GOP Retains Cash Edge Over Resurgent Democrats

By Jeffrey H. Birnbaum
Washington Post Staff Writer
Saturday, October 28, 2006

Democrats continued to raise large amounts of campaign cash this month, but not enough to erase the Republicans' multimillion-dollar lead.

According to the parties' latest financial disclosure statements, Democratic Party committees outraised the national GOP committees during the first 18 days of October. Riding a wave of optimism about the party's chances of gaining seats in the House and the Senate in the Nov. 7 midterm elections, the Democrats' national reelection committees collected $25.9 million in the period. The Republican committees raised $18.6 million in the same period.

In addition, three dozen or more Democrats seeking seats in the House that are occupied by Republicans raised at least $1 million in the current election cycle -- the minimum that, political experts say, would enable a challenger to mount a full-fledged election bid.

Nevertheless, the Democrats' last-minute fundraising surge was not enough to overcome the GOP's earlier fundraising advantage. The three national Republican Party committees had $17 million more cash on hand than their Democratic counterparts as of Oct. 18, according to this week's financial reports.

What's more, Republican committees spent nearly twice as much on their toughest House races than Democratic committees did. The nonpartisan Campaign Finance Institute calculated that Republican committees spent $1 million on average to help each of the 35 GOP incumbents who are considered to be most in danger of losing reelection bids. Democratic committees spent an average of about $574,000 on behalf of each of the party's challengers in those races.

In addition, most of the Republican candidates in the House's tightest contests reported having more money in the bank than their Democratic rivals.

With the midterm elections so near, both parties are pouring huge sums into the House's three dozen or so competitive races.

"During the endgame, the parties are spending as much as the candidates themselves," said Michael J. Malbin, executive director of the Campaign Finance Institute.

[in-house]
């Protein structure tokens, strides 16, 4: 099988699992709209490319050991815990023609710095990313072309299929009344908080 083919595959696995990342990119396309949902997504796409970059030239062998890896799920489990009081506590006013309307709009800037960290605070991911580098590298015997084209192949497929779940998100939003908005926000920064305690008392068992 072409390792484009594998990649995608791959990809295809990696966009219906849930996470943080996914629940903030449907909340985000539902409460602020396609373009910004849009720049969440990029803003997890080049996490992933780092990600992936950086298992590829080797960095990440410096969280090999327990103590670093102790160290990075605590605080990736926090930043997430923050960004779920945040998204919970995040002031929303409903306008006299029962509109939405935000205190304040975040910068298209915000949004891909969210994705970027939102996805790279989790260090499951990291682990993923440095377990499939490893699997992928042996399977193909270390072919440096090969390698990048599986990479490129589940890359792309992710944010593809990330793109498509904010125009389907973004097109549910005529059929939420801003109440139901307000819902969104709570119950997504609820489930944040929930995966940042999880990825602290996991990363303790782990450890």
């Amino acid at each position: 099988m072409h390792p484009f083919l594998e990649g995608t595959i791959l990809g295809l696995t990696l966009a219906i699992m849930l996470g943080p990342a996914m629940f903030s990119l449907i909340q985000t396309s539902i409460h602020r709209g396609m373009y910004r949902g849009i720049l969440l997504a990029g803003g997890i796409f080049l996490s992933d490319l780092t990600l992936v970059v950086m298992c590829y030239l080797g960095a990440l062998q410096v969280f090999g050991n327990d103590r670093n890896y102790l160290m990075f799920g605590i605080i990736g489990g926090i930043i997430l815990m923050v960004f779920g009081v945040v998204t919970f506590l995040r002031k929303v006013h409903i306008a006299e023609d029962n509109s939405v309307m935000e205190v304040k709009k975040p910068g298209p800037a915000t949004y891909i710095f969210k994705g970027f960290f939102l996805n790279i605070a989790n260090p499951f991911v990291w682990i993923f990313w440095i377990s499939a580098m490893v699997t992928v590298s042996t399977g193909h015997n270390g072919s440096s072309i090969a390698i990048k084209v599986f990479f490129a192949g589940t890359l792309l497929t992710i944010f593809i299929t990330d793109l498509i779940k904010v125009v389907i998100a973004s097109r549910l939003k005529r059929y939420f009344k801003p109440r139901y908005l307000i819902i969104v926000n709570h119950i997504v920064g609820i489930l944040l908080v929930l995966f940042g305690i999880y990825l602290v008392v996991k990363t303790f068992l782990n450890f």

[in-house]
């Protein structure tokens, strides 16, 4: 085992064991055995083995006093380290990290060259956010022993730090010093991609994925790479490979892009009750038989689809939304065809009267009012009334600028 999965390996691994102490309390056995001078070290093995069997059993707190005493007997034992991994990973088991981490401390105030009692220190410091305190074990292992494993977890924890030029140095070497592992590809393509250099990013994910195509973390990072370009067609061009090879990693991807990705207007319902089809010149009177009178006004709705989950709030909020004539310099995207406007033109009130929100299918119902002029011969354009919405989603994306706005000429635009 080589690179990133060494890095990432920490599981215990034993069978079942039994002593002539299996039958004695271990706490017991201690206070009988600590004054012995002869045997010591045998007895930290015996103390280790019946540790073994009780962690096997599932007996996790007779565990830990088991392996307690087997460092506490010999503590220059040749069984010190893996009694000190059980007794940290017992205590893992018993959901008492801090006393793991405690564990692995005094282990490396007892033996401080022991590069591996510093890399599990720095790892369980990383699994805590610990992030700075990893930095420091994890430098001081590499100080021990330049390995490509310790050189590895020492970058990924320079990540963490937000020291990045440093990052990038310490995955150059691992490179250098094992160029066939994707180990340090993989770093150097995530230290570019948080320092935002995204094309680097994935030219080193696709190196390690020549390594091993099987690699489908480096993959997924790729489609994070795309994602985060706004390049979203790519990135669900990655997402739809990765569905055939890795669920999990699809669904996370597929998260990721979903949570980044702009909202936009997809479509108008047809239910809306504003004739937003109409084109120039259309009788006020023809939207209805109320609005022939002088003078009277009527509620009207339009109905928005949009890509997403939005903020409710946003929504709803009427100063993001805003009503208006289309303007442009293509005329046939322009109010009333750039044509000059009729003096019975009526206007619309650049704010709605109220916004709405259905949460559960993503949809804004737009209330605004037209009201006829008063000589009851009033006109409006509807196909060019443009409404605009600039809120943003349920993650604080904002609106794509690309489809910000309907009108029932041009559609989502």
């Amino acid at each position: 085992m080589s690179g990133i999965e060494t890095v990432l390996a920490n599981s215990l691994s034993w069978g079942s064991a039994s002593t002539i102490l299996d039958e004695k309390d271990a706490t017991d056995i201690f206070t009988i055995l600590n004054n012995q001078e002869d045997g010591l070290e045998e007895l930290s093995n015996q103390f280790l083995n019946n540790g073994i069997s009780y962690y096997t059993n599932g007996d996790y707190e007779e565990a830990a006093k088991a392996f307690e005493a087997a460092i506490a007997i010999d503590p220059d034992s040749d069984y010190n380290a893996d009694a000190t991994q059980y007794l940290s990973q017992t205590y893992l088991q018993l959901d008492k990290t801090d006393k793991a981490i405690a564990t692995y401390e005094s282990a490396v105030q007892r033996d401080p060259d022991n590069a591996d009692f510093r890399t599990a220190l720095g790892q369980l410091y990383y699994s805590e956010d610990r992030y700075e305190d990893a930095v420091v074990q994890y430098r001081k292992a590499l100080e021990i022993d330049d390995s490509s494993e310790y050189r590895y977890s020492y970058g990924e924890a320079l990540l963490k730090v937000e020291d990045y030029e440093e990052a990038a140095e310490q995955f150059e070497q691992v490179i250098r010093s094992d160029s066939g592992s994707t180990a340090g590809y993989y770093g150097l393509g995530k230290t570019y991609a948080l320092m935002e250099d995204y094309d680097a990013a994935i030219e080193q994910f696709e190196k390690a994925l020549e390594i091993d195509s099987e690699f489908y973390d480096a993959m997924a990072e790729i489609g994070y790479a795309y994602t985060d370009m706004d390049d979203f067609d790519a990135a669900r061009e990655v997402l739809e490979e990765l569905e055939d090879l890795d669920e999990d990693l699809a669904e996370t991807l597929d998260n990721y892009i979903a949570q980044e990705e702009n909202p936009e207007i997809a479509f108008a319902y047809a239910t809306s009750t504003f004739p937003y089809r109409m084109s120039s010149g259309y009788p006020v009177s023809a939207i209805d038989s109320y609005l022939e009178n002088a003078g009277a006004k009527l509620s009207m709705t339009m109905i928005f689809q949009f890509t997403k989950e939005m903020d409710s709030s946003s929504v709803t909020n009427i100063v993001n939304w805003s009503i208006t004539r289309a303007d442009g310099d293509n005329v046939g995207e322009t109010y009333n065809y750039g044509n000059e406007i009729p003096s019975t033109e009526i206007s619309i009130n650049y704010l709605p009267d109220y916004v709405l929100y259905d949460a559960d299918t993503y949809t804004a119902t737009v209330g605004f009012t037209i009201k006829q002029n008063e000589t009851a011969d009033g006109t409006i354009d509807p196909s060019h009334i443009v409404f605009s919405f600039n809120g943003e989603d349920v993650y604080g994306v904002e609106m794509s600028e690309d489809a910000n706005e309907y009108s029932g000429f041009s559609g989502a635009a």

Even so, Malbin noted, so many GOP candidates are behind in recent polls that not even their well-funded party committees can afford to expend resources on all of them.

The Democratic Congressional Campaign Committee -- the party's House reelection organization -- reported raising $6.9 million and spending $25.8 million from Oct. 1 to 18, retaining $17.1 million in the bank. The National Republican Congressional Committee reported $6.6 million in receipts and $27.4 million in disbursements over the same period; it still had $18.3 million available.

The Democratic Senatorial Campaign Committee raised $9.1 million and spent $22.5 million from Oct. 1 to 18; it had $9.7 million in the bank. The National Republican Senatorial Committee reported that it collected less than half as much -- $3.6 million -- and dispensed a third as much -- $6.8 million -- from Oct. 1 to Oct. 18, and was left with $8.9 million.

The Democratic National Committee said it collected $10.2 million and spent $13.6 million during the first 18 days of this month. It had $4.8 million in cash as well as $4 million in debt.

The Republican National Committee reported raising $8.4 million and spending $12.9 million during the period. Its cash on hand: $21.8 million.


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